Around 12% of total gym memberships are signed up in January but up to 80% quit in the following months.
Although affordibility is a driving factor for some, an astounding 17% quit due to the gym “environment”*. If you feel uncomfortable and intimidated going to the gym, then you can overcome it.
These tips will help you get in the right mind-set and on track to achieving the fittest, happiest version of you.
1. Get with the programme. When you join a gym you should be offered a free consultation with a fitness instructor. A good one will go through your objectives, take your measurements and build you a free programme (based on your likes and dislikes). Grab this with both hands! It’s a membership benefit so why not use it? It really is the SINGLE most important tool you can use to help you get over gym shyness. Let them run through your new programme with you and demo each exercise. Not only will you be more confident handling those big “scary” machines, it will also mean you will hit the ground running with a solid plan of action. It’s also an opportunity to ask questions to help ease your nerves.
2. Buddy up. Rope in a partner to go to the gym. If you can’t find one then try out all the classes and see which one is the best fit for you. Some people just don’t feel comfortable with classes that require more rhythm and co-ordination. If you don’t like dancing then boxercise, zumba or a step class probably aren’t for you. If this is the case go for a weights, spinning or trx class. Classes have a great sense of community that will motivate and encourage you to return.
3. Find the right fitness instructor. The gym can be a completely different experience depending on your personality and the fitness instructor’s style of training. Finding out what style of training suits you is another ingredient to getting over gym shyness. If you are nervous, you are probably not going to respond well to military-style training where someone is shouting over you. Why not watch the class before you decide if it’s for you? Or find out at your initial consultation what kind of classes would suit your preferences.
4. Old habits die hard. This is true. It takes around 2 months before a new behaviour becomes automatic**. So try to stick with the gym for this long. It’s not all about the gym though. You should also pick one other small healthy habit and stick to it. Good examples are:
- Modify a few ingredients of your regular favourite meals, e.g. swap regular potatoes for sweet potatoes or pasta for quinoa or buckwheat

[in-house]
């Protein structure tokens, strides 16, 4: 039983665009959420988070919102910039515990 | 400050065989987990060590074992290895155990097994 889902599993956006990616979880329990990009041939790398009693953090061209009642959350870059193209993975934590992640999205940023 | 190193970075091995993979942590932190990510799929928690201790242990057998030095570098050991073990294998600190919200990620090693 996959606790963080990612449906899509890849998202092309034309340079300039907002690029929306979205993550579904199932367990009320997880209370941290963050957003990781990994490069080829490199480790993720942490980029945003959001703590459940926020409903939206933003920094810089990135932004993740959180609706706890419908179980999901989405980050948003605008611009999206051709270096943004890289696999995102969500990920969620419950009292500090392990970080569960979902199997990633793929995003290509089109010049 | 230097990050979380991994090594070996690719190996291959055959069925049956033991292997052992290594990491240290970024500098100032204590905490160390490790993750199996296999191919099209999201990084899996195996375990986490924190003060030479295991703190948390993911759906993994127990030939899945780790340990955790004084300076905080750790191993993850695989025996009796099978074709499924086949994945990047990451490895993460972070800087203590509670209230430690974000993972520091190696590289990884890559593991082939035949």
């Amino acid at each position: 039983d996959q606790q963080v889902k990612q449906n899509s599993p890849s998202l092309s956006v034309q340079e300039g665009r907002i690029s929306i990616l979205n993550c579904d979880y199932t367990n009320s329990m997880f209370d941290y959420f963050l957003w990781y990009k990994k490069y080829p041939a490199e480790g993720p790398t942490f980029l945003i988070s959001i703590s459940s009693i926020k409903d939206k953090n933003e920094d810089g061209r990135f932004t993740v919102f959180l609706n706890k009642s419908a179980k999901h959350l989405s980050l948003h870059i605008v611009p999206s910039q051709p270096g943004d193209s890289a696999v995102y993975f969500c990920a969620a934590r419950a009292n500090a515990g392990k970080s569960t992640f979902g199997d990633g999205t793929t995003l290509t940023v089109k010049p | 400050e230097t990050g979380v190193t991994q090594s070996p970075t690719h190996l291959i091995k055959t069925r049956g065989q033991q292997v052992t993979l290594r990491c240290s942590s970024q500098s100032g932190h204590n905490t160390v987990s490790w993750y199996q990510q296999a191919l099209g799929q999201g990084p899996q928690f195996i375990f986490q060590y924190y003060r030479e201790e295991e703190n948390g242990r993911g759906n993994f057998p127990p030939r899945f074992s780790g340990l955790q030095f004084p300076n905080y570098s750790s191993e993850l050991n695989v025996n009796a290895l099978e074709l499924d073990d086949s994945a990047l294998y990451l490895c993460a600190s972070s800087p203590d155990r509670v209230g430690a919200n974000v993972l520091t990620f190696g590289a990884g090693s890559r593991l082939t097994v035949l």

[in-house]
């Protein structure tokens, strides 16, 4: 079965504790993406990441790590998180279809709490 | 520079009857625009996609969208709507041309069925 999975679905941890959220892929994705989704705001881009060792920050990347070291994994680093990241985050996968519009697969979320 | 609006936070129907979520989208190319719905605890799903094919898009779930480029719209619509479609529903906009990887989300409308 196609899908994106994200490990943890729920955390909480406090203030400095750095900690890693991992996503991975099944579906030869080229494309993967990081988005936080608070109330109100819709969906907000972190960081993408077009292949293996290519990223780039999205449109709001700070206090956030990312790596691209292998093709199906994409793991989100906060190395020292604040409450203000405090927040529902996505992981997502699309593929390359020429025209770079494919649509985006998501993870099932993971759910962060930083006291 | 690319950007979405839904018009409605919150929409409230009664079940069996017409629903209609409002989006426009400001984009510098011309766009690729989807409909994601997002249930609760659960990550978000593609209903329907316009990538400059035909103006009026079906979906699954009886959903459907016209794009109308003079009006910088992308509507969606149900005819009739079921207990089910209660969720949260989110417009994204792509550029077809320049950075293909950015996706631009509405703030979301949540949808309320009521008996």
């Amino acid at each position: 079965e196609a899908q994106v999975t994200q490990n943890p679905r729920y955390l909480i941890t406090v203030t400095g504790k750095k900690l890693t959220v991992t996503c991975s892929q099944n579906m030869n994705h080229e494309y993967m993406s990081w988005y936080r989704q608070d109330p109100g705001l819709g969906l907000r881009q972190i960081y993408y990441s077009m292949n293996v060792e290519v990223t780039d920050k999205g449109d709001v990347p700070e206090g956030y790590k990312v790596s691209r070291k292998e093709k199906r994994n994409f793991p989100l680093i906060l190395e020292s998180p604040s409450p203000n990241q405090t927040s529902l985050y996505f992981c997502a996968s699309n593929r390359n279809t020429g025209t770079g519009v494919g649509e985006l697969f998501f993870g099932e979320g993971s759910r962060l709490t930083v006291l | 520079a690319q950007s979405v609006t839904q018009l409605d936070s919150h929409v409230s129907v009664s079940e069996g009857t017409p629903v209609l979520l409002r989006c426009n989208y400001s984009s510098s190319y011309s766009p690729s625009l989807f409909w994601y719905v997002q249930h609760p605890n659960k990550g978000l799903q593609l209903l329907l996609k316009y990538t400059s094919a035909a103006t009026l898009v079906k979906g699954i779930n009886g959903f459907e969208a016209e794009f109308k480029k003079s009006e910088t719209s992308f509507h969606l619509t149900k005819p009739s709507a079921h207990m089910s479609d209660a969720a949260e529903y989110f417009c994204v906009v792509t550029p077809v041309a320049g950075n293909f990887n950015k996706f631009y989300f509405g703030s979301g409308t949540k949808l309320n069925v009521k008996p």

- Increase your daily water intake to 2 ltrs
- Limit the takeaway to the weekend
5. Location, location, location. Choose a gym close to work or on the way home. It will be much harder to avoid when you pass by the door every day.
6. Don’t overdo it. Most people quit too early because they burn themselves out. Be realistic. Ease yourself into it and go at your own pace. The key is to get comfortable with your exercise routine. After 4 weeks, you should be feeling a difference in your clothes and your energy levels should have fired up a little. Then it’s time to challenge yourself a little bit more so. Don’t torture yourself so much that you’re walking like John Wayne after every visit.
7. Park the Paranoia. Don’t be intimidated by the regulars. They are far too busy focusing on their own training to even notice anyone else.
8. Remember your worth. Everyone is there for the same reason. And you deserve to be in the gym just as much as the person next to you.
9. If all else fails…. and you still don’t like the gym, maybe it’s just not for you. There are plenty of other ways to stay fit. Take up jogging with a friend, go for a brisk walk with the dog, whatever works for you. It’s all about developing a sustainable fitness routine that you enjoy.
10. Portion Distortion. If you’re not getting some results after 4 weeks then look no further than your portions. Abs really are made in the kitchen. And there really is no point in going to the gym if you are going to ignore the plate. We can all be guilty of the huge portion sizes, especially during the Winter. This can also pass on bad habits to the younger generation in the house. Scaling down the portion sizes will make a huge difference to your waist. You can start by trying to replace the big dinner plate with a smaller one. For a full guide on portion sizes visit safefood.eu
Hope you enjoyed the read. For more tips, connect with @boddybuddy.ie on social media or visit bodybuddy.ie
*Phillip Lee sport report conducted by Amarach Research, 2014
**European Journal of Social Psychology by Phillippa Lally